Why is prednisone prescribed?

Classified as a corticosteroid or a steroid hormone, prednisone is similar to the steroid hormone your body produces naturally. Prednisone might be given along with other immunosuppressive medicines to prevent and treat rejection.

The body’s immune system protects you from infection. Immune cells recognize the transplanted lung as different from the rest of the body and attempt to destroy it. This is called rejection and is your body’s way of not accepting the new organ.

How and when should prednisone be used?

Prednisone is available in many genetic brands and in several dosages. Generally, you will be prescribed the 5 mg tablets, which can be easily broken in half if necessary.

Your prescription label tells you how much to take at each dose and how often to take the medicine. Follow these instructions carefully, and ask your pharmacist or doctor to explain anything you do not understand.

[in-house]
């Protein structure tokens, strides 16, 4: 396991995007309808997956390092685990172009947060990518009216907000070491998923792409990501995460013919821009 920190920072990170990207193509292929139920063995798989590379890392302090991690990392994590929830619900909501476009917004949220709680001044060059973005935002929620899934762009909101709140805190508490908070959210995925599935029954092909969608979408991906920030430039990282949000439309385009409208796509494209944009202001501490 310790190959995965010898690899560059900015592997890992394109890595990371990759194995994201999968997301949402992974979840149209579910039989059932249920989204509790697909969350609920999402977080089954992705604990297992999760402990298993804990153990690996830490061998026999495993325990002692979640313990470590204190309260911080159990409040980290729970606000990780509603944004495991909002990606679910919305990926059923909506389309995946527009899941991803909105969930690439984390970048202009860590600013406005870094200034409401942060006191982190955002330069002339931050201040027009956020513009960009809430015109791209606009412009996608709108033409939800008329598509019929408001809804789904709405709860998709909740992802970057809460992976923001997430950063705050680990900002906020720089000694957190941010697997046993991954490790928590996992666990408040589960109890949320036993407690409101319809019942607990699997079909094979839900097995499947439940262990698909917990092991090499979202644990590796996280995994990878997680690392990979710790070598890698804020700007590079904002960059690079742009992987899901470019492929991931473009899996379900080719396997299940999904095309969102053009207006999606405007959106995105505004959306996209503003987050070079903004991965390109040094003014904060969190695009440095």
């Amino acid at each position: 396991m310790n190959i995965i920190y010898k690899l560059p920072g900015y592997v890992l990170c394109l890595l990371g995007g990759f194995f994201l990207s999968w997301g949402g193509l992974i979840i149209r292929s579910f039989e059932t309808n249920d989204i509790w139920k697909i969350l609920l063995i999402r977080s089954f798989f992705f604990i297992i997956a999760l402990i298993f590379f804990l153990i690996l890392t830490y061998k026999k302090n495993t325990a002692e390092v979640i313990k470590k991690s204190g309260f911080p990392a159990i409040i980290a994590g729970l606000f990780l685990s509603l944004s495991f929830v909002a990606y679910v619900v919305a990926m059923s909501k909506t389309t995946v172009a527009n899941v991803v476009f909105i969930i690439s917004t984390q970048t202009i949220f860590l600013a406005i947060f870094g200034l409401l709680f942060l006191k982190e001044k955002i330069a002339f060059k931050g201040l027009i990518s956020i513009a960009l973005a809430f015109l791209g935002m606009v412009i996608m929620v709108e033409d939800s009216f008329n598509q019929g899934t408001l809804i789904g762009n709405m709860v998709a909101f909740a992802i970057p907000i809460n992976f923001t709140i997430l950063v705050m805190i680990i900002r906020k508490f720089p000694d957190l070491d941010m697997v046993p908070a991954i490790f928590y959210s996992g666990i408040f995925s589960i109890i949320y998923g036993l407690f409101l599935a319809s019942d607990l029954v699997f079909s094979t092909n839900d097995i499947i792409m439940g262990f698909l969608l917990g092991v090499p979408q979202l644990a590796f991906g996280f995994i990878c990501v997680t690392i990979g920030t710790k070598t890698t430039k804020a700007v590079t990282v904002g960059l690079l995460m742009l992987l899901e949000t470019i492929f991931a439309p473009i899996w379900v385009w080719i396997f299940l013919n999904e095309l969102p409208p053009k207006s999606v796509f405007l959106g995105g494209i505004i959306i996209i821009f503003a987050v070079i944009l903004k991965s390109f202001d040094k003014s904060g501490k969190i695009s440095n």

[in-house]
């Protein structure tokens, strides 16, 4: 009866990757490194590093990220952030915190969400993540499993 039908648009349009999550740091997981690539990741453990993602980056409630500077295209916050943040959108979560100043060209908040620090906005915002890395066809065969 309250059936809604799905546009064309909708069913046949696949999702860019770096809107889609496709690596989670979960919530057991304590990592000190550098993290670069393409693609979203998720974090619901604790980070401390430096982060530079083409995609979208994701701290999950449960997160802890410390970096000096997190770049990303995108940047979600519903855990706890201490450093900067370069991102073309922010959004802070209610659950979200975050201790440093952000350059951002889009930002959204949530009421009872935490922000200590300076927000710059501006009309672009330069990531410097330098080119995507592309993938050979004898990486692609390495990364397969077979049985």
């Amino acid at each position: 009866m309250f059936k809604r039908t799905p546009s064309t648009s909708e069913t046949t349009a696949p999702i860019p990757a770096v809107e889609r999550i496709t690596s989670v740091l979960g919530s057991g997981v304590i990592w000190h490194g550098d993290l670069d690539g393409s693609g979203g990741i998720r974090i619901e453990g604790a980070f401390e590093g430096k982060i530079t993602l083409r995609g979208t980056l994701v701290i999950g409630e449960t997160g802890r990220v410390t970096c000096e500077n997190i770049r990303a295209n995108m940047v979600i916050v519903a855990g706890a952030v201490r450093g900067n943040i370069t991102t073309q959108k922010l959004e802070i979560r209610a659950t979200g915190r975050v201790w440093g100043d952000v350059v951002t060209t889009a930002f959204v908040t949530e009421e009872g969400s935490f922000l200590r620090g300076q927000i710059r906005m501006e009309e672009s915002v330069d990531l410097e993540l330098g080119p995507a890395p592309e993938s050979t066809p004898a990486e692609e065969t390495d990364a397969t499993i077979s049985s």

Once prednisone is prescribed, your doctor will gradually decrease the prednisone dosage over a period of time (generally six months) until the permanent dosage is achieved. This type of program is called a taper schedule. Taper schedules are individualized to meet each person’s special needs. Never change the dose of your prednisone without the advice of your doctor.

It is important that you take this medicine regularly as prescribed. Do not stop taking it. You will need to take immunosuppressant drugs every day for the rest of your life to prevent rejection.

Your healthcare provider might reduce or even stop prednisone when you are being treated for certain infections. This allows your body to effectively fight the infection.

Last reviewed by a Cleveland Clinic medical professional on 03/20/2019.

References

  • United Network for Organ Sharing. Prednisone Accessed 6/18/2019.
  • MedlinePlus Prednisone Accessed 6/18/2019.

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